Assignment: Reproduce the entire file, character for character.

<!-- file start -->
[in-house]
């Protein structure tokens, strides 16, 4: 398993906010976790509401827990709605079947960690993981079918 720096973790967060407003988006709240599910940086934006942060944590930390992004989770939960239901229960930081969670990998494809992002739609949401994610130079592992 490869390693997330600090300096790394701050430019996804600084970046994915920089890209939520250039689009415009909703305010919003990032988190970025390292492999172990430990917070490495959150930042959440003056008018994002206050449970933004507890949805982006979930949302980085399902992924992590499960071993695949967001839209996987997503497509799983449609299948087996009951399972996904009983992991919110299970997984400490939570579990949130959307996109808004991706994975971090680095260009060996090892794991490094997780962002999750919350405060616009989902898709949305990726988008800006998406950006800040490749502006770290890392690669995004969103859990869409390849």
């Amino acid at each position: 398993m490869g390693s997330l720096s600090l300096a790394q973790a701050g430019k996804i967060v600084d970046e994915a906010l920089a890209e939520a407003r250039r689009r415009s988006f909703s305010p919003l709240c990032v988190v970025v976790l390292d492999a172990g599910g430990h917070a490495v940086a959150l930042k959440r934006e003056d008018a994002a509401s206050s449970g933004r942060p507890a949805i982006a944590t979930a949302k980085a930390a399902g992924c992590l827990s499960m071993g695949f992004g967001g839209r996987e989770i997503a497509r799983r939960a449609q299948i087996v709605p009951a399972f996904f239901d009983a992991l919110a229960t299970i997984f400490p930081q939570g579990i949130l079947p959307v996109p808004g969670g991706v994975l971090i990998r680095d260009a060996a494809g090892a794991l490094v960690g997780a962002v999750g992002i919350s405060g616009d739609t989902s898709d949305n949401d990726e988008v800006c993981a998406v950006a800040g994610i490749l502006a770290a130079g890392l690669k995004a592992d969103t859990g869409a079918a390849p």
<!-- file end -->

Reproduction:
[in-house]
């Protein structure tokens, strides 16, 4: 398993906010976790509401827990709605079947960690993981079918 720096973790967060407003988006709240599910940086934006942060944590930390992004989770939960239901229960930081969670990998494809992002739609949401994610130079592992 490869390693997330600090300096790394701050430019996804600084970046994915920089890209939520250039689009415009909703305010919003990032988190970025390292492999172990430990917070490495959150930042959440003056008018994002206050449970933004507890949805982006979930949302980085399902992924992590499960071993695949967001839209996987997503497509799983449609299948087996009951399972996904009983992991919110299970997984400490939570579990949130959307996109808004991706994975971090680095260009060996090892794991490094997780962002999750919350405060616009989902898709949305990726988008800006998406950006800040490749502006770290890392690669995004969103859990869409390849």
């Amino acid at each position: 398993m490869g390693s997330l720096s600090l300096a790394q973790a701050g430019k996804i967060v600084d970046e994915a906010l920089a890209e939520a407003r250039r689009r415009s988006f909703s305010p919003l709240c990032v988190v970025v976790l390292d492999a172990g599910g430990h917070a490495v940086a959150l930042k959440r934006e003056d008018a994002a509401s206050s449970g933004r942060p507890a949805i982006a944590t979930a949302k980085a930390a399902g992924c992590l827990s499960m071993g695949f992004g967001g839209r996987e989770i997503a497509r799983r939960a449609q299948i087996v709605p009951a399972f996904f239901d009983a992991l919110a229960t299970i997984f400490p930081q939570g579990i949130l079947p959307v996109p808004g969670g991706v994975l971090i990998r680095d260009a060996a494809g090892a794991l490094v960690g997780a962002v999750g992002i919350s405060g616009d739609t989902s898709d949305n949401d990726e988008v800006c993981a998406v950006a800040g994610i490749l502006a770290a130079g890392l690669k995004a592992d969103t859990g869409a079918a390849p």